Career perspective: Peter D Wagner
© Wagner; licensee BioMed Central Ltd. 2013
Received: 1 October 2013
Accepted: 8 October 2013
Published: 8 November 2013
Skip to main content
© Wagner; licensee BioMed Central Ltd. 2013
Received: 1 October 2013
Accepted: 8 October 2013
Published: 8 November 2013
This perspective focuses on key career decisions, explaining the basis of those decisions. In so doing, it exemplifies the unexpected influences of serendipity and the interaction between serendipity and planned events in shaping the career of one individual.
On reading the four preceding Career Perspectives in this Journal [1–4], one thing becomes clear—styles vary greatly and, more importantly, focus also varies. Author instructions encourage reflection on the facts of one's own contributions to science and on what the future holds for the author. What is not stressed in the instructions are what might be the two most useful aspects (for any young investigators reading this) of the author's scientific research career: First, what career decisions/choices had to be made, and when and how were those decisions reached? And second, which contributions to the scientific journey were more important: (a) simple, logical, linear thought progression or creativity; (b) hard, sometimes boring, obsessive/compulsive work behavior or having others do it for you?; and (c) serendipity or planned ventures?
It is in these two areas—career choices and contributing factors to research outcomes—that my essay will concentrate. By using the major research topics of my past as 'coat hangers,’ I believe I can achieve the objectives for this perspective as envisioned by the Editors and at the same time show how and why my path went in certain directions, and not just of what it was built.
It is relevant that I grew up in Australia in the middle of the twentieth century. The custom then was to graduate from high school at age 17 and immediately enter a university program (such as a medical school or PhD program)! Let me stress—for those headed into major programs like this, the decision of one's life had to be made in the last year of high school, usually as a 16-year-old, well under the legal age for drinking, voting, or driving. All I knew at that age was that I wanted to be a researcher, although my skills to that point were evident only in the physical and mathematical sciences because back then, biology was not even an optional part of the high school curriculum. Hence, I was leaning towards a research career in physics or mathematics. Foreign languages, English, and History were areas of forced hard labor where I skated by with little enthusiasm but when presented with equations, I was happy. As the choice deadline approached, I started to fear a possible sterility inherent in maths and physics research and wondered about the challenges I might encounter in biology. Biophysics was in its relative infancy, and it struck me that there may be great opportunities to use maths and physics in biology. For a scholastic prize in high school, I chose two of the three Otto Glasser volumes titled 'Medical Physics’ [5, 6] and pored through them. I still possess those books, half a century later. This was it. Or so I thought.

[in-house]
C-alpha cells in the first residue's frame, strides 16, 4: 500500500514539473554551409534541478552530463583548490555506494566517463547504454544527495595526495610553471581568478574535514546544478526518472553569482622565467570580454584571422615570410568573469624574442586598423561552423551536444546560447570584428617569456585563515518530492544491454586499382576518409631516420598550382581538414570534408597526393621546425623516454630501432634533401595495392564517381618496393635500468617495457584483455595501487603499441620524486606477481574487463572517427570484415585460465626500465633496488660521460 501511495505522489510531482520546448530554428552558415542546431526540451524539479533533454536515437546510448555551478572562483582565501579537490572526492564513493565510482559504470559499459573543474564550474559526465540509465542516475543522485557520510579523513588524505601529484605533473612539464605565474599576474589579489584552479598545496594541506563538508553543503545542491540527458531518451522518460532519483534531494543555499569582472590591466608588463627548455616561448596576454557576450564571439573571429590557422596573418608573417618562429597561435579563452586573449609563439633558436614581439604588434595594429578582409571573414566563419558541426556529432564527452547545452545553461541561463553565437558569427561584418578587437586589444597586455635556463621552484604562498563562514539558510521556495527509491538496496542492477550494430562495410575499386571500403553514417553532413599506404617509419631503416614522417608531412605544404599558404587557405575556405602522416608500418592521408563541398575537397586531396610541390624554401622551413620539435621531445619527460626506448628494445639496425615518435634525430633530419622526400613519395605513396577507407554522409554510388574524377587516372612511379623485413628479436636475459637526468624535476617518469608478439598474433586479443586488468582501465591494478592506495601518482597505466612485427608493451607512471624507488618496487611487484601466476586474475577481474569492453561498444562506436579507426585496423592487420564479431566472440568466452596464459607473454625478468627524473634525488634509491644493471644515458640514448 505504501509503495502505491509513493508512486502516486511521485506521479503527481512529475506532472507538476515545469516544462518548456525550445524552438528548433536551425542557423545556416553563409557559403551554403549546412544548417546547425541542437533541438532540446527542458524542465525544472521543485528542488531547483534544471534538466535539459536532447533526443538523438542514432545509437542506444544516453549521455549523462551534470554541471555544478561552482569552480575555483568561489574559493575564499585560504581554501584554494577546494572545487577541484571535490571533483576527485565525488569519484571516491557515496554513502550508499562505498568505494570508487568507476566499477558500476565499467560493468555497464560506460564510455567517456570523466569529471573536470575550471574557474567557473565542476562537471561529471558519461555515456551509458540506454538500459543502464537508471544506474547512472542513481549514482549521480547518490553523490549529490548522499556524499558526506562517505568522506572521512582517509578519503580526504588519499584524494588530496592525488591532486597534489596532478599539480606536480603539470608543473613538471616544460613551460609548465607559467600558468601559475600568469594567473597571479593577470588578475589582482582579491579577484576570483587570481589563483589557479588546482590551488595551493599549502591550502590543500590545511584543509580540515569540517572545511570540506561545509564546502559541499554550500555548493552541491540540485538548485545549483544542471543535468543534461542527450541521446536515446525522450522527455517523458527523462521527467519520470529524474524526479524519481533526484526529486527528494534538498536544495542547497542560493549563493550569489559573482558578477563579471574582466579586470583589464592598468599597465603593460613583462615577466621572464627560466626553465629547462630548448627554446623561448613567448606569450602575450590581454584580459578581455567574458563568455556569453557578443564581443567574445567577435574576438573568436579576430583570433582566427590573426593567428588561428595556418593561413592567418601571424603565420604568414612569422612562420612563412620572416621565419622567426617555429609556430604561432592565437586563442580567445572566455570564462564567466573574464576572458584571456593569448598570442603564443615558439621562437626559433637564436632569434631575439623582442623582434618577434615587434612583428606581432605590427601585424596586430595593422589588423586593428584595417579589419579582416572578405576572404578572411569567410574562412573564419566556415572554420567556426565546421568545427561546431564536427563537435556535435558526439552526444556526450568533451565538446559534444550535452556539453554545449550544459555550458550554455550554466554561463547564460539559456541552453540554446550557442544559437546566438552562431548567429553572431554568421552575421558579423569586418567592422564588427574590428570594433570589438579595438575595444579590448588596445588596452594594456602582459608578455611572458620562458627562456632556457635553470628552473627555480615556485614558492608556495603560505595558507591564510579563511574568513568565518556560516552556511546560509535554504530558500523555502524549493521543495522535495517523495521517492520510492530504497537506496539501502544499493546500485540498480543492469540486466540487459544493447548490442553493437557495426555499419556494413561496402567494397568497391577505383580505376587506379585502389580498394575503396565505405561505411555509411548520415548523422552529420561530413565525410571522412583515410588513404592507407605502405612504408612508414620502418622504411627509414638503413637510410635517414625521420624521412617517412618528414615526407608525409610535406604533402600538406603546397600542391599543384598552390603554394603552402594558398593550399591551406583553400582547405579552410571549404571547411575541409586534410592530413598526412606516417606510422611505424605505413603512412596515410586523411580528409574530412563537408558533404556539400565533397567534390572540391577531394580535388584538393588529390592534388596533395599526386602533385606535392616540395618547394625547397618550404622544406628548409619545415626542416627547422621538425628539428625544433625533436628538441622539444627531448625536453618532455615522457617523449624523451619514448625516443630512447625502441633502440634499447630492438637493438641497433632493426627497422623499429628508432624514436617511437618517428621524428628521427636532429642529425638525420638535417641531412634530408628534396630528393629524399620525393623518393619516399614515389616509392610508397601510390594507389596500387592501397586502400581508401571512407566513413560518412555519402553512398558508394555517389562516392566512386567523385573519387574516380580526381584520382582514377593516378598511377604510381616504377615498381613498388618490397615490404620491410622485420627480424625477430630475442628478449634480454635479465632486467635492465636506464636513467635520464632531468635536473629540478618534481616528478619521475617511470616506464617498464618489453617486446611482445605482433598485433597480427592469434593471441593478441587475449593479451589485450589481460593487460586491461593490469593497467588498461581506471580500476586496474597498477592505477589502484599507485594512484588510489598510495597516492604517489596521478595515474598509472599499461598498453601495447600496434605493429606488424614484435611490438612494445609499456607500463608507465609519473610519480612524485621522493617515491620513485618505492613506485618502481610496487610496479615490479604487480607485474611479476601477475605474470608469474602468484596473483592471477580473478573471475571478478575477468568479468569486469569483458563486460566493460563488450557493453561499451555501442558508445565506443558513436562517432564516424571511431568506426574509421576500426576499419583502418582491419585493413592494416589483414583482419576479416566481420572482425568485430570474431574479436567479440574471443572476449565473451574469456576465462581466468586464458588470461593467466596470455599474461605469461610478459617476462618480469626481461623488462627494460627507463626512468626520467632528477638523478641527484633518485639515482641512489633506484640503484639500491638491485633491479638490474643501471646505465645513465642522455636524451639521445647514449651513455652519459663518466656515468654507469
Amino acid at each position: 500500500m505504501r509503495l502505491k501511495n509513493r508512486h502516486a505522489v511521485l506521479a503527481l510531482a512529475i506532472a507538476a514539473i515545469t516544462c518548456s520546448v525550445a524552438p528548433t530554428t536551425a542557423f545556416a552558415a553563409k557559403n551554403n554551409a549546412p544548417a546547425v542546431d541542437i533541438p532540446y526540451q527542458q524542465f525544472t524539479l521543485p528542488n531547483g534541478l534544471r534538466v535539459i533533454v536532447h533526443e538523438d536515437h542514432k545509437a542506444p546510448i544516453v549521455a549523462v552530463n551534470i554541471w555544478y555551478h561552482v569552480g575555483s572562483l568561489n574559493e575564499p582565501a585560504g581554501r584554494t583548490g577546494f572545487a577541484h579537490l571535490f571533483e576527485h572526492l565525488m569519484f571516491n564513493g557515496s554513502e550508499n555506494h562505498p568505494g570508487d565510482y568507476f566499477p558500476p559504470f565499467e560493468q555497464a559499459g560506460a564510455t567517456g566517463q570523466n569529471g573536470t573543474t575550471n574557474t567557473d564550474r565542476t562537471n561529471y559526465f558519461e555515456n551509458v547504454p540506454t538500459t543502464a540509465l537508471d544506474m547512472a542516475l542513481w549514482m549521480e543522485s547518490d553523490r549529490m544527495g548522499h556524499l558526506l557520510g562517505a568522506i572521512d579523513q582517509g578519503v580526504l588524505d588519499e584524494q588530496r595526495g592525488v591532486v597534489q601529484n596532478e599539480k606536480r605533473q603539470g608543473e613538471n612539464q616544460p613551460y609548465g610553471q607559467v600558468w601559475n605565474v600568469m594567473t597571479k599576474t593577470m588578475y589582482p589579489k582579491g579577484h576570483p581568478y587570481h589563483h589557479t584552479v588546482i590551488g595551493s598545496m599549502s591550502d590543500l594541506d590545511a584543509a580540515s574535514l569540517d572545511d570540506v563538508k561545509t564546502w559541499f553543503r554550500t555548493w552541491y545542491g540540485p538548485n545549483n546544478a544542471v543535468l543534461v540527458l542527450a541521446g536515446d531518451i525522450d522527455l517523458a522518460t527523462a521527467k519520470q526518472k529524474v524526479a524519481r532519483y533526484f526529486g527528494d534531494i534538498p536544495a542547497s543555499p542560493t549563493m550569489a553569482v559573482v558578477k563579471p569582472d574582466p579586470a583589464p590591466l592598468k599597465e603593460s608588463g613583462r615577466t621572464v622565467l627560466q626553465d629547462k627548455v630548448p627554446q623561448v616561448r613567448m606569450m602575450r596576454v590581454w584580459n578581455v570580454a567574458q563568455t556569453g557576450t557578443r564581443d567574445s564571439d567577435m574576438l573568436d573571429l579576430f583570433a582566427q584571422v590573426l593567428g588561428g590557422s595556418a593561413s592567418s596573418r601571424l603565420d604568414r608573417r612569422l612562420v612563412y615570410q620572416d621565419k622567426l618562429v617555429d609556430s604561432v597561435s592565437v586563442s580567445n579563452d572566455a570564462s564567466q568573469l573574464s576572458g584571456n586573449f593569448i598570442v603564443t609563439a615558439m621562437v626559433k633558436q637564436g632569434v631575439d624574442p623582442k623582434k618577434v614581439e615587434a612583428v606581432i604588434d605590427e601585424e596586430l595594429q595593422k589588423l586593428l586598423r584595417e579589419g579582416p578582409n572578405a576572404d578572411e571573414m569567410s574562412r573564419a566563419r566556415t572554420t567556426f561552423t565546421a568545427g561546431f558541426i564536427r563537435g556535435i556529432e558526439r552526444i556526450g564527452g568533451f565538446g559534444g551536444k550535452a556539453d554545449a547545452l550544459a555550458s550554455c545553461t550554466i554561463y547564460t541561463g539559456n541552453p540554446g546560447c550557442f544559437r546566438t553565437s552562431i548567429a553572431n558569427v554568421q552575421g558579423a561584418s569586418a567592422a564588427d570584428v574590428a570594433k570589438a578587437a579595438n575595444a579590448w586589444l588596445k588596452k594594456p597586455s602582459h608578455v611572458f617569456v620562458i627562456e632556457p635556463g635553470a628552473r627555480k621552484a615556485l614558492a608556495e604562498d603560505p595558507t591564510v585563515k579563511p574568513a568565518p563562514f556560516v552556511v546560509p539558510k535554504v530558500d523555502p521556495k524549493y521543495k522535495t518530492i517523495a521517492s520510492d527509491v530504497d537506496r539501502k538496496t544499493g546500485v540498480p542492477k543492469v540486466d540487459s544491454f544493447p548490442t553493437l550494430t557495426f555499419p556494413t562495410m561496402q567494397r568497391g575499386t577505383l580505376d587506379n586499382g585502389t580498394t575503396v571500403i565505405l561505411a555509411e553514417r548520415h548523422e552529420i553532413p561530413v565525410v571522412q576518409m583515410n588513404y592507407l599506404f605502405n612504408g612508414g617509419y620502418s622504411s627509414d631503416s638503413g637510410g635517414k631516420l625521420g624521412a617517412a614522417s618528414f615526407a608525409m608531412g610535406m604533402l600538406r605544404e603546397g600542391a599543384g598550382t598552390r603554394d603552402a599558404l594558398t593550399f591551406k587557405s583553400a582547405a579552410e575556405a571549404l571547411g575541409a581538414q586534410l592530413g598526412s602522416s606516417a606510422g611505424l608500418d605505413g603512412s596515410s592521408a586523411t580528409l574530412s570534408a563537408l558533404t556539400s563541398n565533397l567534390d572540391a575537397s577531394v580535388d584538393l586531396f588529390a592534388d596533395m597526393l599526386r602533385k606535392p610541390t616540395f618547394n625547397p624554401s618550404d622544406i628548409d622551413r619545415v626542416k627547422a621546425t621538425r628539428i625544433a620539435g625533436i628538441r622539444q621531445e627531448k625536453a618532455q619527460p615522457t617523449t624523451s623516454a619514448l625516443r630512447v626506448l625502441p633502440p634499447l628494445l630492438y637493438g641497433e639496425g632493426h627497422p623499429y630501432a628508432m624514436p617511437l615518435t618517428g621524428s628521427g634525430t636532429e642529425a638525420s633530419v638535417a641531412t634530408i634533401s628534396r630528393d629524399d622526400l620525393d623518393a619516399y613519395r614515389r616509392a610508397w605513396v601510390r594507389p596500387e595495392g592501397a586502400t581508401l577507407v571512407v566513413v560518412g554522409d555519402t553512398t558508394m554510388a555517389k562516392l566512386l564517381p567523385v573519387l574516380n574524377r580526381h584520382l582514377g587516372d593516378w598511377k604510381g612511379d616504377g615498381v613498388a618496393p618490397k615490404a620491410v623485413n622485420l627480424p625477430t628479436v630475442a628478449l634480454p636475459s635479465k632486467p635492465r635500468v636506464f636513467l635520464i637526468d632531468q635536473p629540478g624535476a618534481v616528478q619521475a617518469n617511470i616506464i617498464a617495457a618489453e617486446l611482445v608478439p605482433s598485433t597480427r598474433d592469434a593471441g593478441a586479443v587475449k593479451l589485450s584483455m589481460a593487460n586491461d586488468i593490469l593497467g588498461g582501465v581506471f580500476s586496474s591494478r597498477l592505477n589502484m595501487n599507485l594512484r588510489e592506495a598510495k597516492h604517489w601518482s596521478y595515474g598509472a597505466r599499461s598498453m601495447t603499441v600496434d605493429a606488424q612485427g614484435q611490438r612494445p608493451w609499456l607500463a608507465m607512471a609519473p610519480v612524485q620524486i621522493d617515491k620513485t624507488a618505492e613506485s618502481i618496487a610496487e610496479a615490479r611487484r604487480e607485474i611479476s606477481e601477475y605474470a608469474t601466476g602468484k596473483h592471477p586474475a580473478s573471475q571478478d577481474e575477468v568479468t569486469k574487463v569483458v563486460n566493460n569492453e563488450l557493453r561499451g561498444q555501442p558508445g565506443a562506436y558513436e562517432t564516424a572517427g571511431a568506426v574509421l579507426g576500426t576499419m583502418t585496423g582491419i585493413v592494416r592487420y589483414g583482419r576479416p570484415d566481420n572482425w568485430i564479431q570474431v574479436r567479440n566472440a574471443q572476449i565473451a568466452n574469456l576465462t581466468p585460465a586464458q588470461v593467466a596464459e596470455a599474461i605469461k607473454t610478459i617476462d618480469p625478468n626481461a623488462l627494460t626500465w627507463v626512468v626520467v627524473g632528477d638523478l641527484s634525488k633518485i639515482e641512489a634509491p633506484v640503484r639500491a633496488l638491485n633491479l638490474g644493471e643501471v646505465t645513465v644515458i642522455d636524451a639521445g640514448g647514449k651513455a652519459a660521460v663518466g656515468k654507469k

It was soon brought to my attention that there was another large question to be answered even if I was heading towards a math/biology research career (despite absolutely no exposure to biology): Should I do a PhD in math/physics and try afterwards to pick up some biology? Or should I go to medical school and continue my math/physics education on the side, giving up formal PhD research training in exchange for gaining clinical insights and skills as an investment for the future of this integrated pathway? I chose the latter, and it was the best career decision I ever made. Yes, it gave me a surefire plan B if I flunked research, but I would have made an impossible family doc, I knew it then, and I had no desire to pursue that. What medical school gave me was the ability to greatly expand my research horizons by understanding the human body in health and disease, both biologically and in terms of human experimentation opportunities as a trained physician. It has been very empowering to initiate and control human investigation and to be able to perform procedures such as muscle biopsy and catheter placement—on my own terms and schedules—and to really understand the relevance of the physiology I was studying. I had also gained that hard-to-define element of being a doctor: to see a patient and recognize something amiss from the body language, no matter how subtle. Observing the details (in the presentation of a patient) was inherent to—and critical for—good medical practice, and, being clearly even more important in biological research, has served me well.